Week 2 - Practicing Passages // May 10

Hello and welcome to the Main Thread for Week 2 of the virtuosity challenge! 🎉 This is the place to discuss the Week 2 stream and post your Week 2 practice updates.


Download the sheet music: in this second week, we will be working with different excerpts from my right-hand technique workshop, as well as some new materials.

Download them both here:


Video updates are encouraged due to the technical aspect of this challenge 😎 Feel free to upload videos into your replies OR simply link to YouTube. YouTube video submissions CAN be unlisted. Just make sure they're not set on "private", so we can all see them.

 

If you want to describe your process, feel free to use the following template.

  • Exercise(s) you have been working on:
  • Things you found easy:
  • Things you found difficult:

↓ Reply below with your submissions and questions! ↓

209replies Oldest first
  • Oldest first
  • Newest first
  • Active threads
  • Popular
    • MirceaTeam
    • Head of Guitar
    • Mircea
    • 3 yrs ago
    • Official response
    • Reported - view

    Exercises we will be looking at today from the original right-hand exercise book are:

    • 6A, 6B, 7A, 7B, 8B, 8C, 9B

    We will also be looking at the additional sheet music that is provided as a separate download above! (or by clicking here)

    Like
    • MirceaTeam
    • Head of Guitar
    • Mircea
    • 3 yrs ago
    • Official response
    • Reported - view

    Update for the Paganini excerpt:

    Gosh, I realize this wasn't clear from the way I wrote my fingering down on the page, but: 

    The low A at the end of every scale can be played as a rest-stroke note with i, rather than as part of the arpeggio following it.

    You can then wait on the low A as long as you need - enough to have time to get your hand in position for the next arpeggio (preparing all fingers on the strings, just like most of you are doing.)

    I did demonstrate this, but I didn't explicitly spell out that the low A was supposed to be the last note of the scale in the fingerings I uploaded.

    The fingerings in the excerpt are correct - they just don't specify a finger for you on that note.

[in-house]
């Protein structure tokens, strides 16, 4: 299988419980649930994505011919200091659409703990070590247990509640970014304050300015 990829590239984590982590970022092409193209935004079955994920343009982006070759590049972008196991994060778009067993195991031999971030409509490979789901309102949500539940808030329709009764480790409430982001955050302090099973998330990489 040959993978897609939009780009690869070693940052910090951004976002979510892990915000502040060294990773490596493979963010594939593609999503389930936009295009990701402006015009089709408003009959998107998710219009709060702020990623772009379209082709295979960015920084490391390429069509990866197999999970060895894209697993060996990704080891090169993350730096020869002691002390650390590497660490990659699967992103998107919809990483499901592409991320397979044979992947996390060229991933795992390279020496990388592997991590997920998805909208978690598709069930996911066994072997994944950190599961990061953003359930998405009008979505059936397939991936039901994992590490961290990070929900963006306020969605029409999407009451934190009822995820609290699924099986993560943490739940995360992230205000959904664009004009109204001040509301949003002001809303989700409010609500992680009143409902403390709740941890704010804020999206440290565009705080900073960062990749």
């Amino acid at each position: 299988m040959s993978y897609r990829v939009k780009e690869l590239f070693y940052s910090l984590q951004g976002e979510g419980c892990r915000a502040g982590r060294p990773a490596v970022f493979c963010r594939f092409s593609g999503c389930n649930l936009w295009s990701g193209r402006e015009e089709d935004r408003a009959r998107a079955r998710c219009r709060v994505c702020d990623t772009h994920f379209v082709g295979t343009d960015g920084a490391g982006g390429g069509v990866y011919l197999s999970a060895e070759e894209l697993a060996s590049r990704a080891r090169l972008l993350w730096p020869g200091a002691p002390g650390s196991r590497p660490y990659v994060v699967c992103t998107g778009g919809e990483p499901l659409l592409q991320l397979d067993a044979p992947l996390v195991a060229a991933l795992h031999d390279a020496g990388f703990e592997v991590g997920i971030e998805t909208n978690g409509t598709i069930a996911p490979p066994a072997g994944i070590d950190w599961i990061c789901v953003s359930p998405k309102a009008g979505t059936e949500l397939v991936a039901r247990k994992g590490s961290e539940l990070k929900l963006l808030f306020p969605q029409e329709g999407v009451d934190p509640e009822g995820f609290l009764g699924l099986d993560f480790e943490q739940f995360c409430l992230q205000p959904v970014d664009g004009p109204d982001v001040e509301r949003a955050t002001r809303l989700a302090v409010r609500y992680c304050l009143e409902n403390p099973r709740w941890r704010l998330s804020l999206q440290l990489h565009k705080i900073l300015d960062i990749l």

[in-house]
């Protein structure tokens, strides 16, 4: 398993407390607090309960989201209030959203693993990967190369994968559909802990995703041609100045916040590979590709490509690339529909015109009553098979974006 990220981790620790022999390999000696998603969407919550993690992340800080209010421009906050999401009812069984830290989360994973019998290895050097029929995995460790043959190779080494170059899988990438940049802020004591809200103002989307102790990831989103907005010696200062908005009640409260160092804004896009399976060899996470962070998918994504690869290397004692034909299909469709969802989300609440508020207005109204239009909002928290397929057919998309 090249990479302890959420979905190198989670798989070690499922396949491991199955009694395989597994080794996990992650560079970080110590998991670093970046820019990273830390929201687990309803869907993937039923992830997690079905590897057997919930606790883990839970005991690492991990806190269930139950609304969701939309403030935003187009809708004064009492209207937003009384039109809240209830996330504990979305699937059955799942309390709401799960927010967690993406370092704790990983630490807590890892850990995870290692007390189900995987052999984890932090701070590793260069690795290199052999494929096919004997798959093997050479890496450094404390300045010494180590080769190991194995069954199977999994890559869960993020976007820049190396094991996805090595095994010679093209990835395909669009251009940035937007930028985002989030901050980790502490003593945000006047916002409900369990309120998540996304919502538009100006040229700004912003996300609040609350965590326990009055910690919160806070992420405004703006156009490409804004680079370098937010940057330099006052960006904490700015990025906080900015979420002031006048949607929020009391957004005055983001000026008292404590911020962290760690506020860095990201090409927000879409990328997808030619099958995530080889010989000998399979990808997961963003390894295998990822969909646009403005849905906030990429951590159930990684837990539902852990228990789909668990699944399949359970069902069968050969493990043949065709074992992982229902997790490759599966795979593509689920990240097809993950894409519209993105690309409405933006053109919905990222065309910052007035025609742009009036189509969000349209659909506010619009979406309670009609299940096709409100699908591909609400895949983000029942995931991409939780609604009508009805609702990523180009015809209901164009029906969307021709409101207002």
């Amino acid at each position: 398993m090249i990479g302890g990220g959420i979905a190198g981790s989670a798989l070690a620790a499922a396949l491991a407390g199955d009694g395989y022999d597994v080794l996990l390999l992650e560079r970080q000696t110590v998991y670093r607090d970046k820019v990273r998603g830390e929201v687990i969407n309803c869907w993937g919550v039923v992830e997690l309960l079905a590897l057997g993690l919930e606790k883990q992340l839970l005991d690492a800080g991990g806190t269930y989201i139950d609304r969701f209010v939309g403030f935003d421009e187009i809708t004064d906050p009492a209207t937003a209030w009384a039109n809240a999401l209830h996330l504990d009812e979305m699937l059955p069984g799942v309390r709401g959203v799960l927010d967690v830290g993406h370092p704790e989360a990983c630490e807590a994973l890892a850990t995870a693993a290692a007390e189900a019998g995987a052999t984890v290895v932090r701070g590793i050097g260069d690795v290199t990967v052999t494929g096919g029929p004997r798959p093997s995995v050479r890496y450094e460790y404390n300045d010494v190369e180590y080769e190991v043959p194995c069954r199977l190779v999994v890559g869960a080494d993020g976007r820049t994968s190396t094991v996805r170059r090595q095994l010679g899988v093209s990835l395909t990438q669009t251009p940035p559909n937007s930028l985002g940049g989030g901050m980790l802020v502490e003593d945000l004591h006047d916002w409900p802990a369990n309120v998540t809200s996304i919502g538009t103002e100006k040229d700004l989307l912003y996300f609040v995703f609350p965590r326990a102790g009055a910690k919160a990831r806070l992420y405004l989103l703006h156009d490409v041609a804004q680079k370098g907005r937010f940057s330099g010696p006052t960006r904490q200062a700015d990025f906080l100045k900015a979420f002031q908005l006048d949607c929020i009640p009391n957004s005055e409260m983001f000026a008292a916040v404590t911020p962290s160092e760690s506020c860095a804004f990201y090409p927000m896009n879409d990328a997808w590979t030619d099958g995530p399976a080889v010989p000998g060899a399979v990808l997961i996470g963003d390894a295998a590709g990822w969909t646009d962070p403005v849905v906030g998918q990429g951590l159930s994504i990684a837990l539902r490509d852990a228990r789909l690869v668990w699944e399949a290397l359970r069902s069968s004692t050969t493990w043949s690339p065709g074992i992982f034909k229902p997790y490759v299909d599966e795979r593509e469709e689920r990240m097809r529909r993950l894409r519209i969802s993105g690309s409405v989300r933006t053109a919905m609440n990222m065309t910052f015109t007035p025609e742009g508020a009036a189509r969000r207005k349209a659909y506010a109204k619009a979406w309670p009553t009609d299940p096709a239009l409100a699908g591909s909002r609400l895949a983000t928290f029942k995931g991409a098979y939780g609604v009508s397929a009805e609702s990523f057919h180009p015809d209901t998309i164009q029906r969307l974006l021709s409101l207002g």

I thought it was self-evident, but I was biased as someone who's played this piece for many years. I apologize for that! 

    Like
    • Igornull
    • Igor.2
    • 3 yrs ago
    • Reported - view

    Hi, Mircea: I´ve just finished writing this in last week´s thread, but maybe my questions are more connected to today´s livestream. BTW, I´ll be late. (Work).

    As for escales: when you go from high to low notes, do you prepare all the fingers in the left hand, Tamayo style? My hand tenses a lot when doing this.

    Also, you once told in a livestream that, studying with Clerch, there was a time when you at last got to the speed you wanted, like reaching a long desired goal. Did you get there using these exercises?

     

    Now: this week I´ve been memorising two pieces in order to implement your ideas. Villalobos etude 3 and "El colibrí" (Sagreras). Now that every note and every finger are clear, my question is: how do you take to concert level the pieces that ask for speed and endurance (playing fast the whole time)? I ask this as opposed to pieces in wich you have some difficult passages that you can isolate, wich I think you´ll explain today. THANK YOU!

    Like 2
      • Marek Tabisznull
      • retired guitar teacher
      • Marek_Tabisz
      • 3 yrs ago
      • Reported - view

      Igor I am attaching to these questions!

      Like
      • MirceaTeam
      • Head of Guitar
      • Mircea
      • 3 yrs ago
      • Reported - view

      Igor hi Igor! Yes, I did use these exact exercises to achieve that incredible Eureka moment almost 10 years ago 😁 it was such an incredible feeling. I texted Joaquin at like 11 pm to let him know I had managed and he just shook my hand silently the next morning in our class 😄

      As for your other question... I'm afraid I don't have a trick or anything other than just to practice it slowly in its entirety and increase the tempo little by little. That's what I do in the Paganini Capriccio 5, for example, which is just fast from beginning to end.

      Even after already "getting there" with a piece, if I don't play it for a couple of months, I need to start this process over with the metronome - just going through the entire piece slowly with the metronome with a lot of patience.

      Like 1
    • Marek Tabisznull
    • retired guitar teacher
    • Marek_Tabisz
    • 3 yrs ago
    • Reported - view

    And, most likely, I will watch today's workshop from recording 😥

    Like 1
      • MirceaTeam
      • Head of Guitar
      • Mircea
      • 3 yrs ago
      • Reported - view

      Marek Tabisz that's okay Marek 😁 

      Like
    • MirceaTeam
    • Head of Guitar
    • Mircea
    • 3 yrs ago
    • Official response
    • Reported - view

    Update: Just updated the additional practice materials with the fingerings from today's livestream! See the link above or click here.

    Like 3
      • Thomas
      • Thomas.2
      • 3 yrs ago
      • Reported - view

      Mircea Thanks Mircea, for the fingerings and especially the great live-stream yesterday!!

      Like 1